Patrick Noon

It’s this circle of Fantin-Latour, James Abbott McNeill Whistler, and other artists who in the 1860s primarily in England and then rapidly in France who were beginning to promote this idea of art for the sake of art and not for the sake of propaganda, exposition, narrative, nothing, just pure painting.

It is about avoiding any kind of subject that someone may try to interpret. You’re not going to try to interpret a basket of fruit, it is what it is. He just wanted to paint beautiful things, beautifully colored things in their natural setting and that’s what he did with these still lifes.

So they became the means of experimenting with different types of technical invention

fast drying varnish instead of oil as the medium for his pigments, that kind of thing, you see that in these floral studies. But he was always found of flowers and in landscape and nature and from the earliest date when he would visit George Sand at her house in Nohant, he would do studies in watercolor, flowers and vegetation. And then when he purchased his own private estate in Champrosay, which is a small town outside of Paris, but it’s adjacent to a forest, and he would go there quite often in the last decades of his life just to escape society and the profession in Paris. And he would spend days there and he’d write about his observations of flowers and nature. In fact discovered most of his important perception and optics while walking around the forest of Champrosay.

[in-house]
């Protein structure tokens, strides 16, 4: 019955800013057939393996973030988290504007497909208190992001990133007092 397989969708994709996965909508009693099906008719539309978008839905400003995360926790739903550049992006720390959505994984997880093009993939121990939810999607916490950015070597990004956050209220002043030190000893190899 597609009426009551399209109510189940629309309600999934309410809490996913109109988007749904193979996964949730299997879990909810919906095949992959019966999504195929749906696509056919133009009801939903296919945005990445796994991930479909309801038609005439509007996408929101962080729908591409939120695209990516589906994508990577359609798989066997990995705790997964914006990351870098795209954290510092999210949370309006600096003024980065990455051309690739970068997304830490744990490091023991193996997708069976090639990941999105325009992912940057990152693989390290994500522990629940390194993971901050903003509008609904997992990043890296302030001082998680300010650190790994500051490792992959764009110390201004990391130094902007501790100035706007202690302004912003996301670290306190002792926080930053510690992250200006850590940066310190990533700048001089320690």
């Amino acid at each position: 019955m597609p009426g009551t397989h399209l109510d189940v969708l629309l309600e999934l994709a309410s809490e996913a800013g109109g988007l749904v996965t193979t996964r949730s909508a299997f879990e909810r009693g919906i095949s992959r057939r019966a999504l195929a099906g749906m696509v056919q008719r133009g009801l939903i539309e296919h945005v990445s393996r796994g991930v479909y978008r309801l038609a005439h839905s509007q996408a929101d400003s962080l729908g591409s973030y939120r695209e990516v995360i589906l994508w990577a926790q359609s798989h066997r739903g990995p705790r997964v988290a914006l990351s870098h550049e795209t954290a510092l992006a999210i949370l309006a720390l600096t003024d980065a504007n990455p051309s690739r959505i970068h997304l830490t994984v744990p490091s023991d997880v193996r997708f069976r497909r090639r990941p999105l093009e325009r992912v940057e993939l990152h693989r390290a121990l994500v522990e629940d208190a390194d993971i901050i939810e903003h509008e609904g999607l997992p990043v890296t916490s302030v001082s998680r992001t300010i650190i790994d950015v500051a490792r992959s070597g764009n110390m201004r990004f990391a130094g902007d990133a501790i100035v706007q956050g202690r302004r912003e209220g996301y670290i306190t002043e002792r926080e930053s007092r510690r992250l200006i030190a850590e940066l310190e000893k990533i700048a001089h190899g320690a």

Eric Bruce

The Green button will share how Delacroix’s garden in this painting had an impact on other artists. Why did Delacroix start painting still-lifes for the first time at the end of his life? Find out by pressing the red button.